MUMBAI/NEW DELHI -- India's top two airlines are poised to fight for a piece of money-losing state carrier Air India as it cruises toward privatization, seeking a coveted flight network connecting the South Asian nation to the world.
The government is selling most of the delay-prone Air India and all shares in a budget airline subsidiary under plans detailed in late March.
The 76% of Air India on offer is worth more than 220 billion rupees ($3.37 billion), based on an Air India valuation above 300 billion rupees. Prospective buyers have until May 14 to voice interest. Winning bidders will be announced May 28.
IndiGo operator InterGlobe Aviation has made no secret of its interest as a buyer. A wealth of regular flights and a reputation for reliability have won the budget airline, which began service in 2006, a market-leading domestic share of nearly 40%. But IndiGo's business remains mostly confined to India. Purchasing Air India, with its landing slots for a host of international routes, would expand IndiGo's reach in one fell swoop, according to President Aditya Ghosh.
Second-ranked Jet Airways (India) is expected to team up with Air France-KLM and American carrier Delta Air Lines on a joint bid, according to Indian media. Buying Air India would help Jet widen its advantage over IndiGo in international flights, a segment where Jet has code-sharing arrangements with Air France and Delta.
Singapore Airlines may also enter the fray, as the Indian government has allowed foreign investors to purchase up to 49% of Air India. "We have an open mind," said David Lim, Singapore Airlines' general manager for India, in a Reuters story this March, calling India a "strategic market." India's Tata group, which runs budget carrier Vistara through a joint venture with Singapore Airlines, is said to be interested as well.
The government's price for the Air India stake could be even higher, as New Delhi will not accept bids below the minimum value that appraisers set, according to Jayant Sinha, minister of state for civil aviation.
India is one of the world's most promising markets for air travel. Domestic air travelers topped 100 million in 2017 and have logged double-digit annual growth since 2015 -- a tally that trails only the U.S. and China in size.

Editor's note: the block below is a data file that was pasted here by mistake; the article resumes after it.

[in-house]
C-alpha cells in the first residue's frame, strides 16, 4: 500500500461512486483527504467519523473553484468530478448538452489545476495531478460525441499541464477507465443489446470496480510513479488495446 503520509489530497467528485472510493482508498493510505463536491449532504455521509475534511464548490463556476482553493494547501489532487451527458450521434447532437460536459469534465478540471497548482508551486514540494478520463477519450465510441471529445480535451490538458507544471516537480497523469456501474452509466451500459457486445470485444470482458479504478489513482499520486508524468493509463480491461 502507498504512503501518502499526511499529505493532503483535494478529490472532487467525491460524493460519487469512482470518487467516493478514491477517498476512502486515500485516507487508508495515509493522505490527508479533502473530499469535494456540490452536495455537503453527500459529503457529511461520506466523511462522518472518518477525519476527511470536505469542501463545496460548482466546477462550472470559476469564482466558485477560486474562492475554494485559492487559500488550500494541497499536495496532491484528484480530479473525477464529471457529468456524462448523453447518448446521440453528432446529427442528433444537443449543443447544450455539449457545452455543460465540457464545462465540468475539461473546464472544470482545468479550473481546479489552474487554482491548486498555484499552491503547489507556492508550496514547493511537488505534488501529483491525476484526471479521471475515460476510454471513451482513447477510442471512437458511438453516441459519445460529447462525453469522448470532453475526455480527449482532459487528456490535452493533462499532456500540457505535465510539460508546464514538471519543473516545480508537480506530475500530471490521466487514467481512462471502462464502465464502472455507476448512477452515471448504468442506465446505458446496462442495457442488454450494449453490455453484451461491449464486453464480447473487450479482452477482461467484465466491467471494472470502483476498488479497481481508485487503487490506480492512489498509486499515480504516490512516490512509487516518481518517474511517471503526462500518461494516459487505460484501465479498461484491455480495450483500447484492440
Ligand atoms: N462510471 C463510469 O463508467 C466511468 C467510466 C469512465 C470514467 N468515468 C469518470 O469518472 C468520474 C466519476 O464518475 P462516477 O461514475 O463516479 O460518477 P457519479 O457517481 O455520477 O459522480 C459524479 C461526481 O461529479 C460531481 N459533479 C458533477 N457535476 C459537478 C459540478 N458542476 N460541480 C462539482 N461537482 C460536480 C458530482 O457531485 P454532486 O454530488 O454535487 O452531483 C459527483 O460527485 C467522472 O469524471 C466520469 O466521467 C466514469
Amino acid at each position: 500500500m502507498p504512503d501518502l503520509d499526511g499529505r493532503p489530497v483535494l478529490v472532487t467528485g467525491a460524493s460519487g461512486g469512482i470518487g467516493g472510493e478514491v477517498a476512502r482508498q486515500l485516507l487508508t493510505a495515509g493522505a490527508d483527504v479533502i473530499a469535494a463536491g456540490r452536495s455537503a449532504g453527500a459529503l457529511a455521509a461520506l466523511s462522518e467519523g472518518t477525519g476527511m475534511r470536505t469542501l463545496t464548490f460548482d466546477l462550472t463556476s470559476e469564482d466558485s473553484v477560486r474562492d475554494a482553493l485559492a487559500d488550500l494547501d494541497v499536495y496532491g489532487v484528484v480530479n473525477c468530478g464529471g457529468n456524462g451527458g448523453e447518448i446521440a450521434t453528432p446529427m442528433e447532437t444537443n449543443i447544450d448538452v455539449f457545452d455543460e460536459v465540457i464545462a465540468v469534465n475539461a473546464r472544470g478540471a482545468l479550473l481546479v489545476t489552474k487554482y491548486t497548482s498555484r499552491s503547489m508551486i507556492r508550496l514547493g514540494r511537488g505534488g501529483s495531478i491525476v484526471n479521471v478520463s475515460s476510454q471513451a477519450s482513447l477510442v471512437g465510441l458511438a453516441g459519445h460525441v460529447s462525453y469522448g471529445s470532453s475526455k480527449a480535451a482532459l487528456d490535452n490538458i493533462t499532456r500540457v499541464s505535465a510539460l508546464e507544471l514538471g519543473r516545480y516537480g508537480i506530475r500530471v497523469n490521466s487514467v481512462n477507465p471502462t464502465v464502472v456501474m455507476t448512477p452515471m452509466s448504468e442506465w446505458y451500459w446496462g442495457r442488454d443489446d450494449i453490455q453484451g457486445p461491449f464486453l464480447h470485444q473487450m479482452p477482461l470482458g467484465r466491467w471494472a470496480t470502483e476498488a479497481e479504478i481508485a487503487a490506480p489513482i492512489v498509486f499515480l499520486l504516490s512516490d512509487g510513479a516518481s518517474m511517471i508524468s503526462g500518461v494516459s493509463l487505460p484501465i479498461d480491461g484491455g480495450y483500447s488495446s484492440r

Budget carriers have led the expansion in domestic routes and flights. Price competition has brought declining airfares, which have pulled more passengers into the market.
IndiGo's stand-alone after-tax profit surged more than 70% on the year for the nine months ended December. Third-ranked SpiceJet's net profit climbed about 30%. Meanwhile, legacy carrier Air India booked an after-tax loss of 57.6 billion rupees for the year ended March 2017 as costs for employee compensation and benefits strained earnings, compounding the impact of a falling domestic market share.
Yet Air India boasted a flight network spanning 39 cities at the end of 2017, alongside membership in the global Star Alliance. Its international service, centered on the Middle East and Southeast Asia, is unparalleled in India. The carrier operates 137 flights a week to the Middle East, 68 to Europe and 56 to Southeast Asia, serving such hubs as Dubai, London and Bangkok.
Total international travelers on routes to and from India rose 12% on the year in the October-December quarter. Busy routes to the Middle East are seen as one of Air India's most important sources of earnings.
Other Air India businesses are being sold off separately, including a regional carrier and engineering operations. Turkey's Celebi Aviation Holding has expressed interest in ground handling operations.
The Indian government pumped 150 billion rupees in aid into the flag carrier in the three years to March 2016. Privatizing Air India and subsidiaries should help ease this burden on the national budget.
The government looks to distribute a portion of its remaining 24% stake in Air India to employees of the airline after the sell-off is complete, likely bringing the state's holding below 20%. If Air India's value rises later on, so will the value of the government's remaining shares, Sinha noted.
Selling them off later could help repay obligations that the government will take over from the carrier, the minister explained. Debts in such noncore operations as real estate will be transferred to a company wholly owned by the government, making it easier for Air India to move back into profitable territory.